How to lose visceral fat: Drink less of this drink to reduce harmful belly fat

Implementing a balanced diet and exercise routine are crucial to lose belly fat.

Specifically, incorporating the right kind of fats into your diet can be a crucial step in achieving a healthy diet.

Although fats get a bad reputation, the truth is that eating metabolism-boosting healthy fats can actually help aid your weight loss.

Fat comes in two forms – visceral and subcutaneous, and the former is much more pernicious than the latter.

Visceral fat lies deep under the surface, in close proximity to vital organs such as the liver and intestines, so carrying an excess amount of can raise your risk of developing potentially life-threatening health conditions, such as heart disease.

One of the primary causes of visceral fat is unhealthy dietary decisions so it is vital to exercise moderation when consuming certain items in a bid to keep visceral fat at bay.

Evidence ties high alcohol consumption to visceral fat gain, for example, so drinking within the NHS’ recommended guidelines of no more than 14 units a week is critical.

In fact, several studies investigating the link have shown that drinking too much alcohol may encourage fat to be stored as visceral fat.

A study in 8,603 Korean adults found that people who drank the most alcohol also had the largest waist circumference, a marker of visceral fat.

Bolstering the findings, another study in 87 women found that a moderate alcohol intake was also linked to carrying more visceral fat.

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How does alcohol intake cause the harmful belly fat?

Alcoholic drinks, such as beer, increases the risk of belly fat because the liver prioritises burning alcohol before metabolising fat, according to Columbia Health.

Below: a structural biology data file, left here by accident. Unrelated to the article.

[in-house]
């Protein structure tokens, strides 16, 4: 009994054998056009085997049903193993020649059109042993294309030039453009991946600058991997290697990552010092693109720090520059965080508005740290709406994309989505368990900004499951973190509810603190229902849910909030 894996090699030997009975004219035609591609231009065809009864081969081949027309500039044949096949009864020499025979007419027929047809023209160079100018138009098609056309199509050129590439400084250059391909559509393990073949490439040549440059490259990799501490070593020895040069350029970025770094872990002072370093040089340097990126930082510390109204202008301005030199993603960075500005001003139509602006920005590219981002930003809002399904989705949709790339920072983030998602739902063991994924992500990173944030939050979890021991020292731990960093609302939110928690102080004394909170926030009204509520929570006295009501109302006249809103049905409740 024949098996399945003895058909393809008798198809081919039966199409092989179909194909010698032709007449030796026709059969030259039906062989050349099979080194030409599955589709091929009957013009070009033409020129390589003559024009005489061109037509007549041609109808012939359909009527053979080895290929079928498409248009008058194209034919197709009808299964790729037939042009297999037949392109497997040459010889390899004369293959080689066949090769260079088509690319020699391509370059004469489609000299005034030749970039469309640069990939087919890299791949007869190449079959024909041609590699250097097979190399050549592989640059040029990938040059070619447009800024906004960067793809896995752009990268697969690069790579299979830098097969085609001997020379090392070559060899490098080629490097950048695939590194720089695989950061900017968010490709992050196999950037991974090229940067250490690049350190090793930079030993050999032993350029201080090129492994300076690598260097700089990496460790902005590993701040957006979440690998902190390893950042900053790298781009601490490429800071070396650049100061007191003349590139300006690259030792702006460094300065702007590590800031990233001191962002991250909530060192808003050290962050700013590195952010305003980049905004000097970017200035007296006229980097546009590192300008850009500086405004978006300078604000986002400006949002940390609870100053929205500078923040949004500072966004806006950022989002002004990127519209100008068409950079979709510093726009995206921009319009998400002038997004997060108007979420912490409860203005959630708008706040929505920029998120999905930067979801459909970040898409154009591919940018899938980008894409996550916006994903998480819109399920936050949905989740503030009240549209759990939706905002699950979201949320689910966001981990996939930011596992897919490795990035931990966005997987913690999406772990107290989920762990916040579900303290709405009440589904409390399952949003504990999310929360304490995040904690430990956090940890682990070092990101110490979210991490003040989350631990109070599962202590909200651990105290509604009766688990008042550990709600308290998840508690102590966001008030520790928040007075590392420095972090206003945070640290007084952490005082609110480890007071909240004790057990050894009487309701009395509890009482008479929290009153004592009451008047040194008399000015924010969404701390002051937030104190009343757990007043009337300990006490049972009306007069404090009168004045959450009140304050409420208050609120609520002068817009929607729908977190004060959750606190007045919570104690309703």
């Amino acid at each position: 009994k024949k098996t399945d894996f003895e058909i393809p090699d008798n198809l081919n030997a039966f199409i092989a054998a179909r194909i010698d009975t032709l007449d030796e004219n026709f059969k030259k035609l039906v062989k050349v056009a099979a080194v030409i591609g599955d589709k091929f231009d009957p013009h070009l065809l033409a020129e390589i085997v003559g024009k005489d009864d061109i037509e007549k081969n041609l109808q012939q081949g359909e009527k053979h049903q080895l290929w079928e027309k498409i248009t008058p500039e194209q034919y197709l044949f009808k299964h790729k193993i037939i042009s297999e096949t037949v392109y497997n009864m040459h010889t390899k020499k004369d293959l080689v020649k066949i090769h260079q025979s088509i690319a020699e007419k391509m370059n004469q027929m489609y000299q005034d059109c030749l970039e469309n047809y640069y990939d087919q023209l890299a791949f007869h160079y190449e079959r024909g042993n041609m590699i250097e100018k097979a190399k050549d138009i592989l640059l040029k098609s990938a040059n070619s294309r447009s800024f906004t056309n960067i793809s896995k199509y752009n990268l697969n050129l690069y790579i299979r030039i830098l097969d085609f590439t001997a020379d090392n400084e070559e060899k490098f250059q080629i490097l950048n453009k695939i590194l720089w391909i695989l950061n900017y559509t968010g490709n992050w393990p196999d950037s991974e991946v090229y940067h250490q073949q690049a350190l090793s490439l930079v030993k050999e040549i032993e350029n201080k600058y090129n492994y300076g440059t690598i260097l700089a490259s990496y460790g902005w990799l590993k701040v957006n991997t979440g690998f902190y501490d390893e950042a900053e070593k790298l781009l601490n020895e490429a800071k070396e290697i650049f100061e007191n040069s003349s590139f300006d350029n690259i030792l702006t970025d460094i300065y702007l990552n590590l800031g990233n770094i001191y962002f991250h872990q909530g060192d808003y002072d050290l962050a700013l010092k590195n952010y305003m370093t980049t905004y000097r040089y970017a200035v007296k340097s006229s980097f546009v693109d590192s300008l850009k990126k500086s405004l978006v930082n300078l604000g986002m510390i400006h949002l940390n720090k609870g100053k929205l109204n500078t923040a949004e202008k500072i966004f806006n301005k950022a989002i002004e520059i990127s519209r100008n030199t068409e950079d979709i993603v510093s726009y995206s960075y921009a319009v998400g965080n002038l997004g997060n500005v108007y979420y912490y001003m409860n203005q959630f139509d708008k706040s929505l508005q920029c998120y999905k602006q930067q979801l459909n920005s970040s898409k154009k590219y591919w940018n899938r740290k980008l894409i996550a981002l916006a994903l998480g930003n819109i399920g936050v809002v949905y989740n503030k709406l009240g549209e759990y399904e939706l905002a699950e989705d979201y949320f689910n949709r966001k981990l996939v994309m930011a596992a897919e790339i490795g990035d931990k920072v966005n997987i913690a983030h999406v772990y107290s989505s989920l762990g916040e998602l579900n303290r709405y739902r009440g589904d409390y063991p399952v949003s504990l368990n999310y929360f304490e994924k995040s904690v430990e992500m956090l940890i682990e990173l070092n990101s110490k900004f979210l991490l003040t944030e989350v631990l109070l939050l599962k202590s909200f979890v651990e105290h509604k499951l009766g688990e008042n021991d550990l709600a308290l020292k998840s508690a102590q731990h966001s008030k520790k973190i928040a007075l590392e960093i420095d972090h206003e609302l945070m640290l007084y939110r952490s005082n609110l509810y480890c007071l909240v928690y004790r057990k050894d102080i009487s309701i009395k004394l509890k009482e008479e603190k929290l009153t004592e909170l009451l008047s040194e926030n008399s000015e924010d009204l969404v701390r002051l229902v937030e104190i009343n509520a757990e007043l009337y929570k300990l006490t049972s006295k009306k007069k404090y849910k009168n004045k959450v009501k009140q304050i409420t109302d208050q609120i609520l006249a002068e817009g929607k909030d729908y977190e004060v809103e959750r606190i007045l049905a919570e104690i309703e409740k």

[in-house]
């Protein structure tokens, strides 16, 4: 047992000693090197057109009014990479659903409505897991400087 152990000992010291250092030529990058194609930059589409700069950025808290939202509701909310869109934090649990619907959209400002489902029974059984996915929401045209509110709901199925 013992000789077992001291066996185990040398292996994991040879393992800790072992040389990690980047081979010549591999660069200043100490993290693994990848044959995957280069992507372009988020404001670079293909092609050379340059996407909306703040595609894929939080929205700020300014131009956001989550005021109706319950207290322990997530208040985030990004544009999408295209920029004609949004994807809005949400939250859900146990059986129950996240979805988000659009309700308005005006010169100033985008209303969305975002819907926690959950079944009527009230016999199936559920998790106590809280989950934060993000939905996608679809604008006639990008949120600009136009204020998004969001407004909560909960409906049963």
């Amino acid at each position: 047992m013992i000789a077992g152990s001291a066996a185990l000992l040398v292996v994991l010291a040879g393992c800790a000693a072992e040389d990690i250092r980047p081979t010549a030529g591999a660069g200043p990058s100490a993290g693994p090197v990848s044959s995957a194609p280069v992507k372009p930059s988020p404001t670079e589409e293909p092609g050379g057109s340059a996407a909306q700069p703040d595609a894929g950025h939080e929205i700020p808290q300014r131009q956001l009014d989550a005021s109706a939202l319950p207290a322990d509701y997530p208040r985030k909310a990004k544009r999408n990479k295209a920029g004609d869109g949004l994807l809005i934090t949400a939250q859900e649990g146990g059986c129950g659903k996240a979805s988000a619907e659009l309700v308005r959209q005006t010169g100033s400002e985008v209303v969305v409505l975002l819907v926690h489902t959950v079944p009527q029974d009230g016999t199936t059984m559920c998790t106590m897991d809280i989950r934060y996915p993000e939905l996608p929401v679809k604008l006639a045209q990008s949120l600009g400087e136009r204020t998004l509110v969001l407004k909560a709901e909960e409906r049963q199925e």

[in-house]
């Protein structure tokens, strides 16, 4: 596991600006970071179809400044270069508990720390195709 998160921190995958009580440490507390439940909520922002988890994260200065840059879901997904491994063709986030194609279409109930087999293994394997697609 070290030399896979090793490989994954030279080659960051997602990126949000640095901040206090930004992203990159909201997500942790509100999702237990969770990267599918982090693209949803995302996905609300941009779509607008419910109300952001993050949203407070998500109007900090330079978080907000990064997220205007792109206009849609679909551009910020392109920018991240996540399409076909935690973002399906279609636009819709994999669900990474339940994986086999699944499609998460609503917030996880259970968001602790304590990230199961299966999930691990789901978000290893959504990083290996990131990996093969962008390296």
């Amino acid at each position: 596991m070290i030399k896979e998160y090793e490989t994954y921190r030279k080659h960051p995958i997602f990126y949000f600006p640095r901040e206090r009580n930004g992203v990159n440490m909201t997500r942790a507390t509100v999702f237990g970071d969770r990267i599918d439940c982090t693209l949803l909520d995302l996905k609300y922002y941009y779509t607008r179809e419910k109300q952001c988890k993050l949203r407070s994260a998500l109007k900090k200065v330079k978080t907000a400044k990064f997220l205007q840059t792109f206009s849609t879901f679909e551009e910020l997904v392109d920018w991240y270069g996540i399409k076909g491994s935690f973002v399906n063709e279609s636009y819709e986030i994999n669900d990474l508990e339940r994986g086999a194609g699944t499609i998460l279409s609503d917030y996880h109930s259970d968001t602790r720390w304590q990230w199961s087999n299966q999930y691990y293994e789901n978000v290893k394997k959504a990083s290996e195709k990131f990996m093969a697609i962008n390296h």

As medical website LiveStrong explains: “This allows more fat to store in your body in a process known as fat sparing. Beer and other alcoholic drinks tend to increase appetite, so extra calories can be consumed through snacks often paired with beer, such as potato chips, pizza or baked goods.”

Beer also has empty calories; it doesn’t contain the fibre, vitamins or minerals you need to feel satisfied, which also leads to excess calorie consumption and fat gain, explains the health site. 

According to charity Drinkaware, alcoholic drinks also account for 10 percent of 29 to 64 year olds in the UK’s daily intake of added sugar, and six percent for over 65s.

Several studies have shown that people who consume more added sugar tend to have more visceral fat.

Research investigating the link revealed that added sugar contains roughly 50 percent fructose, a simple sugar that is metabolised by the liver.

In large amounts, fructose can get turned into fat by the liver and this may increase visceral fat storage.

You should try to exercise for at least 30 minutes every day, which helps you burn calories, advises LiveStrong.

The health site explains: “A weight loss of five to 10 percent of your total body weight can help reduce visceral fat stores. To achieve that, your daily caloric balance (calories consumed minus calories burned) needs to be negative.”

For optimal calorie burning, the health body recommends engaging in any moderate-intensity exercise that gets your heart pumping, such as circuit training, brisk walking, biking.

A University of Virginia study also found that high intensity interval training attacks total abdominal fat, including visceral and subcutaneous fat.